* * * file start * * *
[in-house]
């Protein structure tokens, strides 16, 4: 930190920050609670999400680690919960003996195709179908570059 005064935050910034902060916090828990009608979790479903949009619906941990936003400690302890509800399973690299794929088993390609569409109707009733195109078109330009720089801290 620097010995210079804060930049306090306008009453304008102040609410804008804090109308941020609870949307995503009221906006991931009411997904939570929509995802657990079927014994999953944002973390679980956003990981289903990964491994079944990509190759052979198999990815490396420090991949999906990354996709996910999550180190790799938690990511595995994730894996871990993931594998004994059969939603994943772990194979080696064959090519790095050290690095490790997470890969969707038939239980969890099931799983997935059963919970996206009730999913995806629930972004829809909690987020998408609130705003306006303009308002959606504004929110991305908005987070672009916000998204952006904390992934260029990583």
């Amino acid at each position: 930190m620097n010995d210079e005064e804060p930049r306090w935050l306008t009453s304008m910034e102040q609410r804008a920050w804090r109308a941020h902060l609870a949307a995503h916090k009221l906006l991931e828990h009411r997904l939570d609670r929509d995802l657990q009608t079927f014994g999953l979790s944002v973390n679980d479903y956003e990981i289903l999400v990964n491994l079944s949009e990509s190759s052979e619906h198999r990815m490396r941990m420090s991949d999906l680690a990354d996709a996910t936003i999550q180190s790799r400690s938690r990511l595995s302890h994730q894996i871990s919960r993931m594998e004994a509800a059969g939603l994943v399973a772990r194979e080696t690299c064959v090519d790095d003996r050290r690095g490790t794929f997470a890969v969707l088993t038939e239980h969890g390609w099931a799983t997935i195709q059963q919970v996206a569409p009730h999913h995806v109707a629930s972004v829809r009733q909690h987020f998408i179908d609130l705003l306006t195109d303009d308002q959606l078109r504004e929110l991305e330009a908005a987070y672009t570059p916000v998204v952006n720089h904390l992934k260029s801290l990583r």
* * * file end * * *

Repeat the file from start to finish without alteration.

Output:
[in-house]
């Protein structure tokens, strides 16, 4: 930190920050609670999400680690919960003996195709179908570059 005064935050910034902060916090828990009608979790479903949009619906941990936003400690302890509800399973690299794929088993390609569409109707009733195109078109330009720089801290 620097010995210079804060930049306090306008009453304008102040609410804008804090109308941020609870949307995503009221906006991931009411997904939570929509995802657990079927014994999953944002973390679980956003990981289903990964491994079944990509190759052979198999990815490396420090991949999906990354996709996910999550180190790799938690990511595995994730894996871990993931594998004994059969939603994943772990194979080696064959090519790095050290690095490790997470890969969707038939239980969890099931799983997935059963919970996206009730999913995806629930972004829809909690987020998408609130705003306006303009308002959606504004929110991305908005987070672009916000998204952006904390992934260029990583």
């Amino acid at each position: 930190m620097n010995d210079e005064e804060p930049r306090w935050l306008t009453s304008m910034e102040q609410r804008a920050w804090r109308a941020h902060l609870a949307a995503h916090k009221l906006l991931e828990h009411r997904l939570d609670r929509d995802l657990q009608t079927f014994g999953l979790s944002v973390n679980d479903y956003e990981i289903l999400v990964n491994l079944s949009e990509s190759s052979e619906h198999r990815m490396r941990m420090s991949d999906l680690a990354d996709a996910t936003i999550q180190s790799r400690s938690r990511l595995s302890h994730q894996i871990s919960r993931m594998e004994a509800a059969g939603l994943v399973a772990r194979e080696t690299c064959v090519d790095d003996r050290r690095g490790t794929f997470a890969v969707l088993t038939e239980h969890g390609w099931a799983t997935i195709q059963q919970v996206a569409p009730h999913h995806v109707a629930s972004v829809r009733q909690h987020f998408i179908d609130l705003l306006t195109d303009d308002q959606l078109r504004e929110l991305e330009a908005a987070y672009t570059p916000v998204v952006n720089h904390l992934k260029s801290l990583r």